National Register of Historic Places listings in Botetourt County, Virginia
This is a list of the National Register of Historic Places listings in Botetourt County, Virginia. This is intended to be a complete list of the properties and districts on the National Register of Historic Places in Botetourt County, United States; the locations of National Register properties and districts for which the latitude and longitude coordinates are included below, may be seen in an online map. There are 28 districts listed on the National Register in the county. Another 2 properties have been removed; this National Park Service list is complete through NPS recent listings posted March 29, 2019. List of National Historic Landmarks in Virginia National Register of Historic Places listings in Virginia
National Register of Historic Places listings in Accomack County, Virginia
This is a list of the National Register of Historic Places listings in Accomack County, Virginia. This is intended to be a complete list of the properties and districts on the National Register of Historic Places in Accomack County, United States; the locations of National Register properties and districts for which the latitude and longitude coordinates are included below, may be seen in an online map. There are 29 districts listed on the National Register in the county. Another property has been removed; this National Park Service list is complete through NPS recent listings posted March 29, 2019. List of National Historic Landmarks in Virginia National Register of Historic Places listings in Virginia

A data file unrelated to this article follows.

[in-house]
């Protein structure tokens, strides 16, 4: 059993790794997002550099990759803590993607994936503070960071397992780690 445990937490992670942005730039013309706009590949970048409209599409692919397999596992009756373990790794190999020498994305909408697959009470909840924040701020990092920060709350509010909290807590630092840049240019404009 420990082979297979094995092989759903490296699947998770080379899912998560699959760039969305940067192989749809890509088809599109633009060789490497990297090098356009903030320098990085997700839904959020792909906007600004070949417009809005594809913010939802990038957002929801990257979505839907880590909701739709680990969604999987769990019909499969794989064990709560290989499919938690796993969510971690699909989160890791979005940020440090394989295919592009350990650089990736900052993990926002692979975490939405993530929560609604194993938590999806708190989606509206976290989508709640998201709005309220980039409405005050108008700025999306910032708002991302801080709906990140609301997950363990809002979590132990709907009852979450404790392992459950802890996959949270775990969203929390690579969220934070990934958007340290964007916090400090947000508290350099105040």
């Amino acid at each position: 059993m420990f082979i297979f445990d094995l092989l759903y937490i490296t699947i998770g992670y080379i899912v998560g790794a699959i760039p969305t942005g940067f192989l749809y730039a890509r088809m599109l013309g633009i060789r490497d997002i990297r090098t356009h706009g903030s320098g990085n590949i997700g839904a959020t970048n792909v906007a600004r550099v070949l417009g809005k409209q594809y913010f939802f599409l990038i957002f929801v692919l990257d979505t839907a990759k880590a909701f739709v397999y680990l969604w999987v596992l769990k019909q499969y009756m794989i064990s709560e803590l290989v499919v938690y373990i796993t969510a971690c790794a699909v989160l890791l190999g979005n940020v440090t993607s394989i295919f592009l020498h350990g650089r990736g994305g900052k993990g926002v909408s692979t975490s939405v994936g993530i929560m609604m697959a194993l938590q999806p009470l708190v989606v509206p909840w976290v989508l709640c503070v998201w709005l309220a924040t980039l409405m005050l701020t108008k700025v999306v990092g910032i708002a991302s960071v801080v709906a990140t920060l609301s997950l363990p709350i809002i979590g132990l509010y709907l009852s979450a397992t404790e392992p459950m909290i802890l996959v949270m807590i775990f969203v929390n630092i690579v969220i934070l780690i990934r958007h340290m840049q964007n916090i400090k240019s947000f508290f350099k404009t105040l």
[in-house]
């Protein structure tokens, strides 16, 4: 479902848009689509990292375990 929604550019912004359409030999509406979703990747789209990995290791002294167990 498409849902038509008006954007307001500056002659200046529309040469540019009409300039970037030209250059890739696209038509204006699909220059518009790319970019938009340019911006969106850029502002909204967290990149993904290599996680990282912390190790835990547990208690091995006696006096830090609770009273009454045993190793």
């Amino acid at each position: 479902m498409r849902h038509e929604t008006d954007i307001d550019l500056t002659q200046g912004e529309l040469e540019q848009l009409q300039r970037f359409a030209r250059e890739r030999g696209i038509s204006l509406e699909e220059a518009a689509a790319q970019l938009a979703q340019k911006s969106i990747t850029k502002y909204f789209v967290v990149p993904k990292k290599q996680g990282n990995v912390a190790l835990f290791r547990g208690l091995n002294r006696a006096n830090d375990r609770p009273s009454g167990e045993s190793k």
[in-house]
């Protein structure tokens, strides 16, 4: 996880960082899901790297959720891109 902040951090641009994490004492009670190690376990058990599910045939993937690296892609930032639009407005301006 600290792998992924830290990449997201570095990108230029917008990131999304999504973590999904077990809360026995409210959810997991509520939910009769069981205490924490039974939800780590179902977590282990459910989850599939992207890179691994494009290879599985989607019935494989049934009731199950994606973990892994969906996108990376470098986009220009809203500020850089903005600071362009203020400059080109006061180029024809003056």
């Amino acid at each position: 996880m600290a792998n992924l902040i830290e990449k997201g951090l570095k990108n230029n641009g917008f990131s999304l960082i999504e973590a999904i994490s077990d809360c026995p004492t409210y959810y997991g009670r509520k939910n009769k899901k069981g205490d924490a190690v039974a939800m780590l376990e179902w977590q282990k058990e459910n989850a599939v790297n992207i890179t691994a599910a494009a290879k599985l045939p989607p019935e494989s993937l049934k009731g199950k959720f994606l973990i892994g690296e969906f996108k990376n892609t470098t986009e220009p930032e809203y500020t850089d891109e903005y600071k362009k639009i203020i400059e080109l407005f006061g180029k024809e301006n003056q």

National Register of Historic Places listings in Brunswick County, Virginia
This is a list of the National Register of Historic Places listings in Brunswick County, Virginia. This is intended to be a complete list of the properties and districts on the National Register of Historic Places in Brunswick County, United States; the locations of National Register properties and districts for which the latitude and longitude coordinates are included below, may be seen in a Google map. There are 11 properties and districts listed on the National Register in the county. Another property has been removed; this National Park Service list is complete through NPS recent listings posted March 29, 2019. List of National Historic Landmarks in Virginia National Register of Historic Places listings in Virginia
National Register of Historic Places listings in Carroll County, Virginia
This is a list of the National Register of Historic Places listings in Carroll County, Virginia. This is intended to be a complete list of the properties and districts on the National Register of Historic Places in Carroll County, United States; the locations of National Register properties and districts for which the latitude and longitude coordinates are included below, may be seen in an online map. There are 9 districts listed on the National Register in the county; this National Park Service list is complete through NPS recent listings posted March 29, 2019. List of National Historic Landmarks in Virginia National Register of Historic Places listings in Virginia